Three Red Cross volunteers from Las Vegas are waiting in a Louisiana hotel room, ready to provide relief after Hurricane Laura makes landfall Wednesday.
Emma Empey, a former medical assistant turned Red Cross volunteer, said she joined just after the Oct. 1, 2017, mass shooting on the Strip because she wanted to invest her time in humanitarian work. Since 2017, she’s aided with five hurricanes and countless fires.
“I love to be out on the front lines,” she said Tuesday evening from Baton Rouge. “I go to church and I’m in the back row, but when it comes to disasters I’m front row.”
Empey, 57, moved to Las Vegas with her husband in 2000 while he was in the Army. Her husband works at Desert Springs Hospital Medical Center but is looking forward to joining her on the front lines when he retires.
“The people I work with at the Red Cross are wonderful people, very giving,” she said. “They’re there to help with the clients.”
Described as ‘unsurvivable’
Laura rapidly gained strength Wednesday, raising fears that it could come ashore as a Category 4 hurricane with a 20-foot storm surge that forecasters said would be “unsurvivable” and capable of sinking entire communities. Authorities implored coastal residents of Texas and Louisiana to flee.
The storm grew nearly 70% in power in just 24 hours to reach Category 3 status, and it continued to draw energy from the warm Gulf of Mexico waters. The system was on track to arrive late Wednesday or early Thursday as the most powerful hurricane to strike the U.S. so far this year.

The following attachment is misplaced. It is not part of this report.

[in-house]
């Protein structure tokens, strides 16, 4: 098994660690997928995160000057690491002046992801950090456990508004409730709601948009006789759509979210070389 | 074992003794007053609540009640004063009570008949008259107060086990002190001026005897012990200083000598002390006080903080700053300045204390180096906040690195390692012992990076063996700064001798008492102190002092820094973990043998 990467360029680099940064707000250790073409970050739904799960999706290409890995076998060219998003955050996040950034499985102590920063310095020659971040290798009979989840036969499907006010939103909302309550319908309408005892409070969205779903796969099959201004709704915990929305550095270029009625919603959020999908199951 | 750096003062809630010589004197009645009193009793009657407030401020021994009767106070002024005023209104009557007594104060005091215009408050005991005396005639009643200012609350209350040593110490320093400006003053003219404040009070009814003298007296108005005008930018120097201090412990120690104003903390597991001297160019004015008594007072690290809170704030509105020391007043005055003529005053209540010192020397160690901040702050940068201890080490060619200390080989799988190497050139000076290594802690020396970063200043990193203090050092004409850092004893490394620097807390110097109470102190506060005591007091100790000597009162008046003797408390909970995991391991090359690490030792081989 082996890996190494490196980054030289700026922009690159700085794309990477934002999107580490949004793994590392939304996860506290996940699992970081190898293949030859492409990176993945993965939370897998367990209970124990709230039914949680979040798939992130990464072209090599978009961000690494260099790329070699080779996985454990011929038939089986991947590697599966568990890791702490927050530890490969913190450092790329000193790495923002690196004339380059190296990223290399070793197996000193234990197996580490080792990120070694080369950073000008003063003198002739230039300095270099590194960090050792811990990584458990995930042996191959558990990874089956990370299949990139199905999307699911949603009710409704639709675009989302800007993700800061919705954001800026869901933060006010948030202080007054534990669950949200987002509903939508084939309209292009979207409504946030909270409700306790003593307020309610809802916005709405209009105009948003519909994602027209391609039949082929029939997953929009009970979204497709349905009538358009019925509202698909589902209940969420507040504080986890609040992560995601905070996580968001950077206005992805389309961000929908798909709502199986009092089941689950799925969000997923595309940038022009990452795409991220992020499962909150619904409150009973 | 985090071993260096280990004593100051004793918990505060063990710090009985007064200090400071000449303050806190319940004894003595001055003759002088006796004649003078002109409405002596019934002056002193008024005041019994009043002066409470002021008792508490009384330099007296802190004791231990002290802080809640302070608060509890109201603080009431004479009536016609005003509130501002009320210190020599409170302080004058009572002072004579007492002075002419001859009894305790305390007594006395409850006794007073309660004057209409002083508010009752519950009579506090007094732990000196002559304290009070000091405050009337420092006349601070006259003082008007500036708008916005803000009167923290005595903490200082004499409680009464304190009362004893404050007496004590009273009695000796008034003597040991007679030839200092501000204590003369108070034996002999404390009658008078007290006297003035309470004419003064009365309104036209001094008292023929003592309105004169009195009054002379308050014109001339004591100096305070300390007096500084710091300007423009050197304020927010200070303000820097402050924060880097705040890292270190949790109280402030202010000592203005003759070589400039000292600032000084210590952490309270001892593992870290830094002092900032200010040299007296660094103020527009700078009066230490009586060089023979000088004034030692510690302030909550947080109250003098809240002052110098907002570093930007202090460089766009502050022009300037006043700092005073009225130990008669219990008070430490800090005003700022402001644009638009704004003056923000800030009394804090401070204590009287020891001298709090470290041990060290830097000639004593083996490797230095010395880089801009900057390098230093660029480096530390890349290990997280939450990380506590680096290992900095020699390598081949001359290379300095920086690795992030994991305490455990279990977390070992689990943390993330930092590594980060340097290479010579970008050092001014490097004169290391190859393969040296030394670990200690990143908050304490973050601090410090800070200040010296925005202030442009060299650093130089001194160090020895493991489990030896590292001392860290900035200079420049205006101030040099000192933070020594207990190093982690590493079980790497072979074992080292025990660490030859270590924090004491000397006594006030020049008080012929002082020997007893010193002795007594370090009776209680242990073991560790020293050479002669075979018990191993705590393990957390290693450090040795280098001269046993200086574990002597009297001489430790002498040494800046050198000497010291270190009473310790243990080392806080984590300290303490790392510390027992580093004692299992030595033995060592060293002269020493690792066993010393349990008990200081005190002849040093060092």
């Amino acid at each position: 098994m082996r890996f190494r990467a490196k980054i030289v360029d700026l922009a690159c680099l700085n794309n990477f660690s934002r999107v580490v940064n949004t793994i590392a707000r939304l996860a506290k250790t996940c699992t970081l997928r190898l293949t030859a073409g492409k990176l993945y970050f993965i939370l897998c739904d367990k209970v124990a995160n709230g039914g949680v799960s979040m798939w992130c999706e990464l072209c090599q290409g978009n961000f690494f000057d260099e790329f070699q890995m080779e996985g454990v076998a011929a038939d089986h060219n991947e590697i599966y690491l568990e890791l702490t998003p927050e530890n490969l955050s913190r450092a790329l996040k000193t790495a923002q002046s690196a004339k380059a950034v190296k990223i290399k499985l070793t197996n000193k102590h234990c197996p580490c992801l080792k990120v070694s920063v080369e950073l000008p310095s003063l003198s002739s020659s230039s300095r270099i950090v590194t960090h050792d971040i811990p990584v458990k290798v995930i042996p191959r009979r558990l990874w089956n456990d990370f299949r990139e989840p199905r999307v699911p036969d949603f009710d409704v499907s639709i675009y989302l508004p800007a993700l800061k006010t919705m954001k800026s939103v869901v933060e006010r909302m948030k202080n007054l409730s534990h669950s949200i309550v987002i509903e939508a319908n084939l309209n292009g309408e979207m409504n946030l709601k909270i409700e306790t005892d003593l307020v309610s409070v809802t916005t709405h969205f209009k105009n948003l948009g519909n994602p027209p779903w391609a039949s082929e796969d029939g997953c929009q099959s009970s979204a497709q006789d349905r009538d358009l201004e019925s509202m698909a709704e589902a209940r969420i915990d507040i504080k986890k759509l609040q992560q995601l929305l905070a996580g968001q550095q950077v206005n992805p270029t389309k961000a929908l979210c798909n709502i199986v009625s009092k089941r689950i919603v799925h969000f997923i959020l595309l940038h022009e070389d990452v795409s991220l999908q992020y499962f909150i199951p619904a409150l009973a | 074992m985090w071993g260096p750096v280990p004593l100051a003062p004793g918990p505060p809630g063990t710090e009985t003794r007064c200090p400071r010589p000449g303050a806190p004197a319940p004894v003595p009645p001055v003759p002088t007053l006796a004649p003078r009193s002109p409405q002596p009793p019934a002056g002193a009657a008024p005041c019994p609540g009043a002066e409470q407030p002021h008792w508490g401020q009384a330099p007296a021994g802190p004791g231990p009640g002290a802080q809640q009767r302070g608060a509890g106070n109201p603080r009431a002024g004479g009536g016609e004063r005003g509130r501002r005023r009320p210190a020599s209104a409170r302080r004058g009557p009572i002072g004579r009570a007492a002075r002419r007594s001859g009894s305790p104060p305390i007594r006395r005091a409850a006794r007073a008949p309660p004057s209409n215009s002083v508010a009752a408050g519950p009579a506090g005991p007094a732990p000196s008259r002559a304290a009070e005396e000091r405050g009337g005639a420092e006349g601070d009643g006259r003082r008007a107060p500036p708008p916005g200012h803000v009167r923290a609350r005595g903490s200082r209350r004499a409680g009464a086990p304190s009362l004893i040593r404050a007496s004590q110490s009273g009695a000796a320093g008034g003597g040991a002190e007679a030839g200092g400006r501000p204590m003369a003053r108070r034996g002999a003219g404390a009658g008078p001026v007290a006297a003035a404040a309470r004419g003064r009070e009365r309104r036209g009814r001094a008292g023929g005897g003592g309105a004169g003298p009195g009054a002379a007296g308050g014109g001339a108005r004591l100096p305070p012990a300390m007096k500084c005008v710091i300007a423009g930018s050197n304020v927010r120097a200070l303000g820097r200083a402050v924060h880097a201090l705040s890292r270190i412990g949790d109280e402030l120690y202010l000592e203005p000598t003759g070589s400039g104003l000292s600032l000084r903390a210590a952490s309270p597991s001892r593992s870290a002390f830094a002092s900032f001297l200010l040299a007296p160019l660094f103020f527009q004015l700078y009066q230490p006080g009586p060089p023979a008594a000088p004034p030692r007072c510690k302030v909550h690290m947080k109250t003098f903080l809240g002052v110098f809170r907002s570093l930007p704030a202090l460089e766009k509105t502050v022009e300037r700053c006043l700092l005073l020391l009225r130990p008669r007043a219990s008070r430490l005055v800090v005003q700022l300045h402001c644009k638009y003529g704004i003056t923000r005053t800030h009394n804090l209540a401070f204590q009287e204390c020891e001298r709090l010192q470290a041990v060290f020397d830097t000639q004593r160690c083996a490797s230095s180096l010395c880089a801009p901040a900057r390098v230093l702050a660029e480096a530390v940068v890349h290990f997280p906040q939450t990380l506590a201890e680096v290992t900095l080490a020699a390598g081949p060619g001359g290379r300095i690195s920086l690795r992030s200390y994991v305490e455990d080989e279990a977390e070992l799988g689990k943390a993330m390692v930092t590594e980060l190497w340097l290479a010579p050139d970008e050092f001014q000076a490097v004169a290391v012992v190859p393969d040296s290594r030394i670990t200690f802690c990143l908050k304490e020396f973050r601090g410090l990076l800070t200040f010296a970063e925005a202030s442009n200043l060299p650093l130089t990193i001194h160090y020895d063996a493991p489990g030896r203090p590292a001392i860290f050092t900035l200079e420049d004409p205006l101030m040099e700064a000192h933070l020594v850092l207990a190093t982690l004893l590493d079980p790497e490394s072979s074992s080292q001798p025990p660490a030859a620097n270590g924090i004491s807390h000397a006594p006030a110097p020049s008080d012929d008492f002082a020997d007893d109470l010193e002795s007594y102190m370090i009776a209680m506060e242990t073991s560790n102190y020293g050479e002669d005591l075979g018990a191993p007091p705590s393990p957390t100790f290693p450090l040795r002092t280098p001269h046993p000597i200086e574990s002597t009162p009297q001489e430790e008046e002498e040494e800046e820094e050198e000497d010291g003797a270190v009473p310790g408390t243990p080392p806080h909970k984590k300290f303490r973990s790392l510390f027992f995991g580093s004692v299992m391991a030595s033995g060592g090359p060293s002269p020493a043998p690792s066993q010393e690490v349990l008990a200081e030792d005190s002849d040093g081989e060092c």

Empey said Hurricane Marco landed Monday night with very little damage, but the Louisiana area is already feeling the effects of Laura with large dark clouds rolling in and residents crowding into stores to buy supplies.
Satellite images show Laura’s remarkable intensification into “a formidable hurricane” that can smash homes and sink entire communities with a storm surge reaching as high as 20 feet (6.10 meters), the National Hurricane Center said.
Laura is expected to make landfall in the middle of the night, adding anohter dimension to the danger.
Empey expects to be deployed by Wednesday night.
Red Cross teams in Beaumont, Texas, were evacuated from the area Tuesday to Baton Rouge, leaving about 200 volunteers standing by with Empey waiting for orders to deploy.
“They keep us busy so we’re not sitting around. We’re always educating ourselves more,” Empey said. “We’ve done quite a bit of additional classes for learning the COVID protocols with the (Centers for Disease Control and Prevention).”
Empey and her colleagues had to pass medical tests before being approved to travel. Making sure the people she’s helping are protected from a pandemic and a hurricane at the same time is just an extra step in her work.
When the hurricane passes, she and the other volunteers will be sent to damaged areas to help shelter displaced residents from flooded homes and pass out supplies. So far, Empey said, residents seem prepared and well versed in hurricane procedures.
“It doesn’t seem like chaos because they’ve been through this before,” she said.